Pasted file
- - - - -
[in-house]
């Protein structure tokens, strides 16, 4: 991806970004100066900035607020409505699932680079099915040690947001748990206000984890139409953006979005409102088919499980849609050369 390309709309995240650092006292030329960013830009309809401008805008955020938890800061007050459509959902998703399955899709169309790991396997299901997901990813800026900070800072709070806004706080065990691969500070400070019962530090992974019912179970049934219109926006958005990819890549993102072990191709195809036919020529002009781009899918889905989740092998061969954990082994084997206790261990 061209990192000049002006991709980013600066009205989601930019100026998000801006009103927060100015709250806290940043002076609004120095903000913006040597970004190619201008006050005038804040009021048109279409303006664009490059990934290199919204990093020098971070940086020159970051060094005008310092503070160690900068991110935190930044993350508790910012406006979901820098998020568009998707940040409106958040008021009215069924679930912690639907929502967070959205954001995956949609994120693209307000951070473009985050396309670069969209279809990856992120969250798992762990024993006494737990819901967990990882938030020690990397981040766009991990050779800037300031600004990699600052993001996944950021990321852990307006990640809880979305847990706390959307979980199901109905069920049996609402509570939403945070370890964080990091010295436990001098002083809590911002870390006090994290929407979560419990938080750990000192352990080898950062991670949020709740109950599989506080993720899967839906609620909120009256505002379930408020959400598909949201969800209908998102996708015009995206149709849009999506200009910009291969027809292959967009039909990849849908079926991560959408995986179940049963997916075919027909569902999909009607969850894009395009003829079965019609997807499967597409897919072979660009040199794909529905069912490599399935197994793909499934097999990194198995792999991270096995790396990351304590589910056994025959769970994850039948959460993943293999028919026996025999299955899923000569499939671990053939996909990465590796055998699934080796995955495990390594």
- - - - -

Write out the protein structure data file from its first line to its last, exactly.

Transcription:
[in-house]
């Protein structure tokens, strides 16, 4: 991806970004100066900035607020409505699932680079099915040690947001748990206000984890139409953006979005409102088919499980849609050369 390309709309995240650092006292030329960013830009309809401008805008955020938890800061007050459509959902998703399955899709169309790991396997299901997901990813800026900070800072709070806004706080065990691969500070400070019962530090992974019912179970049934219109926006958005990819890549993102072990191709195809036919020529002009781009899918889905989740092998061969954990082994084997206790261990 061209990192000049002006991709980013600066009205989601930019100026998000801006009103927060100015709250806290940043002076609004120095903000913006040597970004190619201008006050005038804040009021048109279409303006664009490059990934290199919204990093020098971070940086020159970051060094005008310092503070160690900068991110935190930044993350508790910012406006979901820098998020568009998707940040409106958040008021009215069924679930912690639907929502967070959205954001995956949609994120693209307000951070473009985050396309670069969209279809990856992120969250798992762990024993006494737990819901967990990882938030020690990397981040766009991990050779800037300031600004990699600052993001996944950021990321852990307006990640809880979305847990706390959307979980199901109905069920049996609402509570939403945070370890964080990091010295436990001098002083809590911002870390006090994290929407979560419990938080750990000192352990080898950062991670949020709740109950599989506080993720899967839906609620909120009256505002379930408020959400598909949201969800209908998102996708015009995206149709849009999506200009910009291969027809292959967009039909990849849908079926991560959408995986179940049963997916075919027909569902999909009607969850894009395009003829079965019609997807499967597409897919072979660009040199794909529905069912490599399935197994793909499934097999990194198995792999991270096995790396990351304590589910056994025959769970994850039948959460993943293999028919026996025999299955899923000569499939671990053939996909990465590796055998699934080796995955495990390594």